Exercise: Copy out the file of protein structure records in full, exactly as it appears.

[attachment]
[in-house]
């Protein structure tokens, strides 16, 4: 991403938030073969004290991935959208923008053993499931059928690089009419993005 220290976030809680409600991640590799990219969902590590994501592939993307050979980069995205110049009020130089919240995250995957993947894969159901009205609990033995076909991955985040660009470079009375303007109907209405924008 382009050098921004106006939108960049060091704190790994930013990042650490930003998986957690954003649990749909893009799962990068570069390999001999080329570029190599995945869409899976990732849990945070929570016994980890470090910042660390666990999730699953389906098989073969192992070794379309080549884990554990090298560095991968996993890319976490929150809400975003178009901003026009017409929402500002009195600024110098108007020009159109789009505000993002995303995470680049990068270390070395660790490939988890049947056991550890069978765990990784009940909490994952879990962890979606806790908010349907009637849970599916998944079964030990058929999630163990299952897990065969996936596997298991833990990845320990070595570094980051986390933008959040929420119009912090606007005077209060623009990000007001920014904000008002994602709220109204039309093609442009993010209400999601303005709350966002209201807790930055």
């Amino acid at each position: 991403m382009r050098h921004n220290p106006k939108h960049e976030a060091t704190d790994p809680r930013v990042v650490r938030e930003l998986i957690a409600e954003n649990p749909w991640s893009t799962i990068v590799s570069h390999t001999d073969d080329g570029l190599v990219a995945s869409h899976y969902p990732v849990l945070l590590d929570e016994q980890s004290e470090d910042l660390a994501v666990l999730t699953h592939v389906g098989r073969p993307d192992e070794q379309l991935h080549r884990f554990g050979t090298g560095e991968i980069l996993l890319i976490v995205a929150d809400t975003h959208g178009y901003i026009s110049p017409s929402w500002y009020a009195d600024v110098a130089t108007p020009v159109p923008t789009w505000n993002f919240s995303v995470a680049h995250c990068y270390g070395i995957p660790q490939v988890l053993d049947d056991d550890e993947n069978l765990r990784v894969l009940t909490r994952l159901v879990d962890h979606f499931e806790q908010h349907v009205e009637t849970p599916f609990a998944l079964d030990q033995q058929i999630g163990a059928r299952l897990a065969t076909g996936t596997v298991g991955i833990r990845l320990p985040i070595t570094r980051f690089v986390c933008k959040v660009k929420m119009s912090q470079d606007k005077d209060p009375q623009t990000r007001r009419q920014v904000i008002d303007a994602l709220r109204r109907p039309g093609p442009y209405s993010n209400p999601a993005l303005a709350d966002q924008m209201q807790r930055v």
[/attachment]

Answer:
[in-house]
């Protein structure tokens, strides 16, 4: 991403938030073969004290991935959208923008053993499931059928690089009419993005 220290976030809680409600991640590799990219969902590590994501592939993307050979980069995205110049009020130089919240995250995957993947894969159901009205609990033995076909991955985040660009470079009375303007109907209405924008 382009050098921004106006939108960049060091704190790994930013990042650490930003998986957690954003649990749909893009799962990068570069390999001999080329570029190599995945869409899976990732849990945070929570016994980890470090910042660390666990999730699953389906098989073969192992070794379309080549884990554990090298560095991968996993890319976490929150809400975003178009901003026009017409929402500002009195600024110098108007020009159109789009505000993002995303995470680049990068270390070395660790490939988890049947056991550890069978765990990784009940909490994952879990962890979606806790908010349907009637849970599916998944079964030990058929999630163990299952897990065969996936596997298991833990990845320990070595570094980051986390933008959040929420119009912090606007005077209060623009990000007001920014904000008002994602709220109204039309093609442009993010209400999601303005709350966002209201807790930055």
């Amino acid at each position: 991403m382009r050098h921004n220290p106006k939108h960049e976030a060091t704190d790994p809680r930013v990042v650490r938030e930003l998986i957690a409600e954003n649990p749909w991640s893009t799962i990068v590799s570069h390999t001999d073969d080329g570029l190599v990219a995945s869409h899976y969902p990732v849990l945070l590590d929570e016994q980890s004290e470090d910042l660390a994501v666990l999730t699953h592939v389906g098989r073969p993307d192992e070794q379309l991935h080549r884990f554990g050979t090298g560095e991968i980069l996993l890319i976490v995205a929150d809400t975003h959208g178009y901003i026009s110049p017409s929402w500002y009020a009195d600024v110098a130089t108007p020009v159109p923008t789009w505000n993002f919240s995303v995470a680049h995250c990068y270390g070395i995957p660790q490939v988890l053993d049947d056991d550890e993947n069978l765990r990784v894969l009940t909490r994952l159901v879990d962890h979606f499931e806790q908010h349907v009205e009637t849970p599916f609990a998944l079964d030990q033995q058929i999630g163990a059928r299952l897990a065969t076909g996936t596997v298991g991955i833990r990845l320990p985040i070595t570094r980051f690089v986390c933008k959040v660009k929420m119009s912090q470079d606007k005077d209060p009375q623009t990000r007001r009419q920014v904000i008002d303007a994602l709220r109204r109907p039309g093609p442009y209405s993010n209400p999601a993005l303005a709350d966002q924008m209201q807790r930055v």